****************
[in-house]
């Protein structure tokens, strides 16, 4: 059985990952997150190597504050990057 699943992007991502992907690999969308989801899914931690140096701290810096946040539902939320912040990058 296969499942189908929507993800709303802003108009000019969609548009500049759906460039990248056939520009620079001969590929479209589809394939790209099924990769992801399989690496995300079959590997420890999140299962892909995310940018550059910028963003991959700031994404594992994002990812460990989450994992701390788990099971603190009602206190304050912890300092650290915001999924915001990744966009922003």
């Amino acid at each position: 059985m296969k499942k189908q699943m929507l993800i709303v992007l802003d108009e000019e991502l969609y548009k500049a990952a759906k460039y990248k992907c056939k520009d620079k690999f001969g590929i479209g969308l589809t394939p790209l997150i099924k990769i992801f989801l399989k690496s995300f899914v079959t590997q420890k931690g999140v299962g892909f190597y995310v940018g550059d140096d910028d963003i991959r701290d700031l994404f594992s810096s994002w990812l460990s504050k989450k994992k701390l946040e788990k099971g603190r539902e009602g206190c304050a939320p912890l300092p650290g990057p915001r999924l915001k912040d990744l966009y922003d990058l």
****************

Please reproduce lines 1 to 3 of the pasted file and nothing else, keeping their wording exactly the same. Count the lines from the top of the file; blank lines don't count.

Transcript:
[in-house]
């Protein structure tokens, strides 16, 4: 059985990952997150190597504050990057 699943992007991502992907690999969308989801899914931690140096701290810096946040539902939320912040990058 296969499942189908929507993800709303802003108009000019969609548009500049759906460039990248056939520009620079001969590929479209589809394939790209099924990769992801399989690496995300079959590997420890999140299962892909995310940018550059910028963003991959700031994404594992994002990812460990989450994992701390788990099971603190009602206190304050912890300092650290915001999924915001990744966009922003």
């Amino acid at each position: 059985m296969k499942k189908q699943m929507l993800i709303v992007l802003d108009e000019e991502l969609y548009k500049a990952a759906k460039y990248k992907c056939k520009d620079k690999f001969g590929i479209g969308l589809t394939p790209l997150i099924k990769i992801f989801l399989k690496s995300f899914v079959t590997q420890k931690g999140v299962g892909f190597y995310v940018g550059d140096d910028d963003i991959r701290d700031l994404f594992s810096s994002w990812l460990s504050k989450k994992k701390l946040e788990k099971g603190r539902e009602g206190c304050a939320p912890l300092p650290g990057p915001r999924l915001k912040d990744l966009y922003d990058l």